Writing Sprints and Novel Edits: Tips For Camp Nanowrimo

Hello hello! It has been approximately 6 weeks since I last posted here, which means that I am doing a very bad job of keeping my New Year’s Resolution!

Nevertheless, I am back and (hopefully) more consistent than ever!

I took some time off from the blog for a few reasons, the main one being that I Never Have As Much Time To Read As I Would Like. When I do have time to read, I find myself in reading slumps, and it becomes a vicious cycle. I have had some more time to read lately, though, so I finally have some new reviews coming out soon! (As in, this weekend soon.)

The second, and probably biggest, reason why I haven’t been posting here is that I Finished The First Draft Of My Novel! I’ve been in a Revision Frenzy as I try to crank out my next draft before I travel to Maryland at the end of the month, so most of my spare time and mental energy has been dedicated to that project.

I started this book idea back in November for Nanowrimo. Well, actually, if I’m being honest I started this idea last summer while living in Maryland for a few weeks. I didn’t get the chance to actually work on it until Nanowrimo though, and it’s been a journey, to say the least. I began with a completely different story, finished the 50,000 word goal for the first time ever, but inevitably decided I needed to restart and tell a different story before I could tell the one I started with. That’s been consuming my life for months now, but I’m finally in a revision stage!

Which means I can start thinking about the sequel – the story I planned on telling originally. (I mean, I should probably finish revising this one before starting a new one but hey, I’ve got a lot of time on my hands lately.) I’m starting this new work in progress just in time for Camp Nanowrimo, which, I’d like to think, is the universe telling me that I’m on the right track here. I’ve spent the majority of this week planning and drafting this new piece – while still juggling the revisions on my first piece – which spurred the inspiration for this week’s post.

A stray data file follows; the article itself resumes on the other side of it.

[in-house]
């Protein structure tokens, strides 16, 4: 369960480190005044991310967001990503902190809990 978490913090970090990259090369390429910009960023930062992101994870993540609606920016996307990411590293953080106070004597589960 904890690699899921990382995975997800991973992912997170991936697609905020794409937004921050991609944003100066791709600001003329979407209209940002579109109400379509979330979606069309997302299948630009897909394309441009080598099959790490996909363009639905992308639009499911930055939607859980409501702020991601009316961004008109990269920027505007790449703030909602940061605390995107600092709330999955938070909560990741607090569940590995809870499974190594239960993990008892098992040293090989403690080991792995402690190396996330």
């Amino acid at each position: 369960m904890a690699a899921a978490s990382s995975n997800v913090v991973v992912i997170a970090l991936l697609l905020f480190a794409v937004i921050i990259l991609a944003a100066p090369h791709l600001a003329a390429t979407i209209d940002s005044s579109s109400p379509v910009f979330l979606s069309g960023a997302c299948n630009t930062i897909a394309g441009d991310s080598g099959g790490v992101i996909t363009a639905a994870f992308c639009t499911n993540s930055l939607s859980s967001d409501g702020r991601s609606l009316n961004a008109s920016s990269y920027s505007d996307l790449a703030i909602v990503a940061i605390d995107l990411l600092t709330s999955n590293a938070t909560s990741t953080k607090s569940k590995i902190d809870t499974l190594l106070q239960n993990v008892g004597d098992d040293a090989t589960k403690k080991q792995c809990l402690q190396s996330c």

So, without further ado, here are my 5 most important tips for participating in a Nanowrimo event!

1 . Set realistic goals.

One reason why I like Camp Nanowrimo so much is that you set the goal. 50,000 words is too daunting? No problem, what about 25,000? What about putting in 100 hours over the course of a month toward your project? What about writing X pages? Camp Nanowrimo puts the goal setting in your court, which is both a blessing and a curse.

2. Challenge yourself, but don’t discourage yourself.

Nanowrimo events are all about setting the bar high and aiming for the impossible. Where else can you really write an entire first draft in a month? But even so, it can be tough to keep up with the suggested word count when you have other things – like work or class or life in general – getting in the way. Before you know it, it’s the 20th of the month and you’re only a quarter of the way to your goal. That’s okay! It took me six years before I finally completed Nanowrimo in full. Even if you end the month ten thousand steps beneath your word count, you’re still that much closer to your finished product. Even failure is something to be proud of here!

3. Don’t get caught up on the details.

Stop spending twenty minutes trying to decide whether or not you need a comma in that sentence. I took a creative writing class in college and my favorite discussion was about the Shitty First Draft. It doesn’t matter where you put that comma right now, just slap it down and move on. Minor details like that are for the revision period – for now, focus on getting the words out!

4. Set time aside for writing and /only/ writing.

My “writing time” usually consists of about 45 minutes of social media scrolling and 15 minutes of actual writing. Don’t do this. Put your phone on silent – or, better yet, turn it off completely – when you’re dedicating time to write. Even if it’s just for a half hour a day, setting time aside builds a habit!

5. When you want to give up, imagine getting to the finish line.

Starting a project like this isn’t easy. The urge to quite may come often – and if it does, that’s okay. But before you decide to step away from your novel idea and regroup, imagine how you’ll feel when you write the last line of your book. I teared up when I wrote mine. Imagine the feeling of relief, of pride you’ll feel when you see the finished thing, when you click save and close your laptop. It’ll be a pretty damn good feeling. Before you give up, think about that feeling and see if you can revisit your goal to make it more manageable. Even if you don’t finish your novel in a month, you’re going to finish your novel. Figure out the best way to get there!

To all my writer friends, are you participating in Camp Nanowrimo this year? How’s the first week going?


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